It's why I laugh when I come across the attitudes that transistors and feedback are evil

In the background of all this, speaker people changed their definition of speaker sensitivity from dB SPL at 1 Watt, to dB SPL at a defined drive VOLTAGE. It got everyone out of the quandry of having to provide a non-flat drive to put a defined power into a very non-flat impedance, and it recognised the dominance of constant-voltage drive from feedback-dominated amplifiers.

Too long, and too deep, maybe, but it's what's going on. Ironically, the simpler-looking the circuit diagram, the more complicated it gets The universe has a sense of humour.

David
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Old 17th Apr 2021, 7:48 am   #14
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Default Re: Single ended Class A OP stages.

Yes,the OPT's is designed for SE operation, came out of a Lowe radiogram driven by an ELL80 which was kaput.

Class AB1 has puzzled me too. When drawing a load line for a PP stage the Class B line is 1/4 of the load,your draw that then the Class A line which is 1/2 the load, then slide the Class A line up a bit until the two lines intersect,that's your bias point. But in a SE stage what load does Class B see? Here on my graph I've assumed 1/2 of the load, not sure that's right. Can't see how you can run a SE stage in Class B without heavy distortion.

With these OPT's I tried a PCL86 first, then tried an ECC88 and 6AQ6A,my reason being the ECL/PLC 86 is designed for amplifying low voltage sources like radio or ceramic PU. In my application the signal source will be an Iphone/MP3, an ECC83 type triode has way too much gain for this ap.

I also tried different OP valves and loads to try and find out why I could only get about 1.5w out this despite different biasing & different loads. Also tried a different OPT, still could only get about 3.5v out before clipping. 3.5^2/5 = 2.45w 3.5^2/8 = 1.5w THD at these levels was over 12%. Figures are approximate.

Looking at my load lines you'll see we get about a 350v V swing, so with a 44:1 T ratio - 350/44 = 7.9v P-P, which is 2.79v RMS. Therefore the limiting factor in all this is the HT & high OPT T ratio, but HT most of all.

I'll have another read of your comments, it'll take awhile to digest em but have include a schematic- valve is PCL86 and load lines. Load line graph is on the Vg2 200v, actual is Vg2 230v but this was too messy to show.

Andy.
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Old 17th Apr 2021, 8:53 am   #15
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Default Re: Single ended Class A OP stages.

Are classes B and AB1 relevant to single-ended audio stages?

Discontinuous modes are OK in resonated RF power stages, or in push-pull stages where one device takes over from another. But in single ended audio what passes the signal to the output while the active device is cut-off?

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Old 17th Apr 2021, 1:42 pm   #16
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Default Re: Single ended Class A OP stages.

I've had a look.

First, the cathode voltage at 9V is effectively 'lost' from HT, so you need to pretend that HT is 241V.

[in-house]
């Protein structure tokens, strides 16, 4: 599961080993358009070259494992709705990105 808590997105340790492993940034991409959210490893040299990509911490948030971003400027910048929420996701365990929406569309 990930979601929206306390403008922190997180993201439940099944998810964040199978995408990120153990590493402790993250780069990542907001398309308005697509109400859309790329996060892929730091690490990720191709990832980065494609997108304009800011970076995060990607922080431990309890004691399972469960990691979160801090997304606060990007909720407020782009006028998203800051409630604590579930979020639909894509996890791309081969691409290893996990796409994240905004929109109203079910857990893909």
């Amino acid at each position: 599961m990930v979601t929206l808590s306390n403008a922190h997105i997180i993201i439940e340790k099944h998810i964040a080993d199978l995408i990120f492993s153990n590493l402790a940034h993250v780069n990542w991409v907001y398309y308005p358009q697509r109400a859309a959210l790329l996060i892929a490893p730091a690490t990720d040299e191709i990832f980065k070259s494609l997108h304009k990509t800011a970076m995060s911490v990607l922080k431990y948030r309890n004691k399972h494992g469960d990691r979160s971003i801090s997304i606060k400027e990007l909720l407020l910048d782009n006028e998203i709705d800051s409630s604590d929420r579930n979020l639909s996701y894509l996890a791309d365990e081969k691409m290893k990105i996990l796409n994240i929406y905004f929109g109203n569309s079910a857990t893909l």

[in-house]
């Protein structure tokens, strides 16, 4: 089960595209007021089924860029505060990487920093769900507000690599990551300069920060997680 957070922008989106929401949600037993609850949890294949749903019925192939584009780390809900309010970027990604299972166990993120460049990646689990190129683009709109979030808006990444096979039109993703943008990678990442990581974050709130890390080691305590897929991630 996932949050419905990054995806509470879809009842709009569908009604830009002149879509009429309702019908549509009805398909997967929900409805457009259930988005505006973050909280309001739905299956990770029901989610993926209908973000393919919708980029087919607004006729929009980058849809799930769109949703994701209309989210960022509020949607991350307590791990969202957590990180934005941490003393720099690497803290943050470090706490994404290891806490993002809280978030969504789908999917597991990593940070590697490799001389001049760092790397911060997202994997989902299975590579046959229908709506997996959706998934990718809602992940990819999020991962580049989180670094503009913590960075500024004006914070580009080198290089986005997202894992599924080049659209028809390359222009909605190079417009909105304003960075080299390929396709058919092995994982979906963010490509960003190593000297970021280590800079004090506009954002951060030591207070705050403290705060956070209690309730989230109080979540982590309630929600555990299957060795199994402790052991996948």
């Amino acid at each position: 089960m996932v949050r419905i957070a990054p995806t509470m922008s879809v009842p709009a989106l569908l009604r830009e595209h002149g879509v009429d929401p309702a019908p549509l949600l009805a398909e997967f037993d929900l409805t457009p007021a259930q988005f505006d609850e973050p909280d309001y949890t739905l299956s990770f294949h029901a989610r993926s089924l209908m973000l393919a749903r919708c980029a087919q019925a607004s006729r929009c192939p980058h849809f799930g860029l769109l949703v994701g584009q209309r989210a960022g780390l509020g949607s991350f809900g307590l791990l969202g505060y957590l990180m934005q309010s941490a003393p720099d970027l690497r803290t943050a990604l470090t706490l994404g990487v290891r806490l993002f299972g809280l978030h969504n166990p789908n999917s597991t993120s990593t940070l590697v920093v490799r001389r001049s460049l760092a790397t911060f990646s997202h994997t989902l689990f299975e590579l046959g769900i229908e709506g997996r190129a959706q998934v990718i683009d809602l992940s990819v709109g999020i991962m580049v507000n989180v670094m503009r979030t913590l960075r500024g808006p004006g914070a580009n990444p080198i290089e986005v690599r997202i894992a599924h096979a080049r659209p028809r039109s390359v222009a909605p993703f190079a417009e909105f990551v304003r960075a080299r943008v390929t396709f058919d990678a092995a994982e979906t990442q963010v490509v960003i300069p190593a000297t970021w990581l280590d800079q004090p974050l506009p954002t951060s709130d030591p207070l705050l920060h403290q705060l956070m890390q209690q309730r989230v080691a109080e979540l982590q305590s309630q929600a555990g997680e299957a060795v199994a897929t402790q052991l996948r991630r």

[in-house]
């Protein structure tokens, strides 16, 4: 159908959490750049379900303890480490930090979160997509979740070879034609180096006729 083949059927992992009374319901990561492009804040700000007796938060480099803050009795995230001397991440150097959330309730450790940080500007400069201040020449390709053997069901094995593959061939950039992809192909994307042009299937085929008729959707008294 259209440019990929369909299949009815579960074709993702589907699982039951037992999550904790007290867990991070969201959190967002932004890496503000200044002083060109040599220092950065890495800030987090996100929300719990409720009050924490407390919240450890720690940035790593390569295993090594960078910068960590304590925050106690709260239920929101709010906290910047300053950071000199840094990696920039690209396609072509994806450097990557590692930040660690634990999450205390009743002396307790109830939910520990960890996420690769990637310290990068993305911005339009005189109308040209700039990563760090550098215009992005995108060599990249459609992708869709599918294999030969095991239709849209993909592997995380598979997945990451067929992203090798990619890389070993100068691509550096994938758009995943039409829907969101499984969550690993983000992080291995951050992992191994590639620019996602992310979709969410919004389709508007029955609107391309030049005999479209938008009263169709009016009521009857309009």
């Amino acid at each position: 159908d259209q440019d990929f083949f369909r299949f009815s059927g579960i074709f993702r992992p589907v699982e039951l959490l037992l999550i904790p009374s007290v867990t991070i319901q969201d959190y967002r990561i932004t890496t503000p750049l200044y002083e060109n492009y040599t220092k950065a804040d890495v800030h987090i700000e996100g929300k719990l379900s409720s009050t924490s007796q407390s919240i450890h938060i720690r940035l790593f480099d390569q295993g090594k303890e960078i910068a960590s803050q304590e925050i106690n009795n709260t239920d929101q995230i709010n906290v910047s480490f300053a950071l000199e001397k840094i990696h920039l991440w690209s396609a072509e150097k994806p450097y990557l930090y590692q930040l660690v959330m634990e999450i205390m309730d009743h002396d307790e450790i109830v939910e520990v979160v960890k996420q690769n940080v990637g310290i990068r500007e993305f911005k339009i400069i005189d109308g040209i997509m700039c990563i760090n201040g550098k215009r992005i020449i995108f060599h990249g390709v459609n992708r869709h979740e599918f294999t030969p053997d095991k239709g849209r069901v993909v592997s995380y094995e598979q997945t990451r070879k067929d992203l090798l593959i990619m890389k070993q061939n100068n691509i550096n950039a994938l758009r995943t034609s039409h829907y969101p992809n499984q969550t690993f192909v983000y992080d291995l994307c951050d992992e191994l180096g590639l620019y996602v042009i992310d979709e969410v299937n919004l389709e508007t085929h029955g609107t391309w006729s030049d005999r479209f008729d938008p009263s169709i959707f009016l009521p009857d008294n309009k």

Second, you have 240V on g2, less 9V on cathode, so really you need a set of curves for Vg2=231V not 200V. However, they won't be markedly different, save that you'll need a bit more bias.

Forgetting all that, if your operating point is at 250V and 25mA (so 6.25W standing anode dissipation) then the load-line must pass through this point. You can swivel around here, to get different slopes, and see what happens to your limit points of Ia=0 and Va=50V (approx-the 'bottomed' voltage where the characteristic goes around the knee).

Without using a ruler or whatever, at sight it does look to me as though the optimum load is about 8kΩ.
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Old 17th Apr 2021, 2:18 pm   #17
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Default Re: Single ended Class A OP stages.

So is the Mullard 3-3 class A, or something else?

Cheers

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Old 17th Apr 2021, 2:58 pm   #18
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Default Re: Single ended Class A OP stages.

If you look at the right-hand side of your load line, where it goes down to low anode currents, look how the curves for different g1 voltages get closer and closer together. If you can see the non-linearity in this picture, you'll see the non-linearity in the output with a good sinewave applied to g1. It really needs a lot more -ve g1 swing (w.r.t. bias point) than it needs positive swing (w.r.t. bias point)

This would need either pre-distortion or negative feedback to combat.

For these simple amplifiers you get accelerating increase in distortion until you decide enough is enough, and that's your rated power.

David
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Old 17th Apr 2021, 3:27 pm   #19
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Default Re: Single ended Class A OP stages.

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So is the Mullard 3-3 class A, or something else?
It looks like Class A to me, the operating point is approx. half way along the "straight" part of the Ia-Vg curve so far as I can make out.

Lawrence.
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Old 17th Apr 2021, 3:42 pm   #20
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Default Re: Single ended Class A OP stages.

It's class A yes. All "conventional" single ended amps for audio use are class A.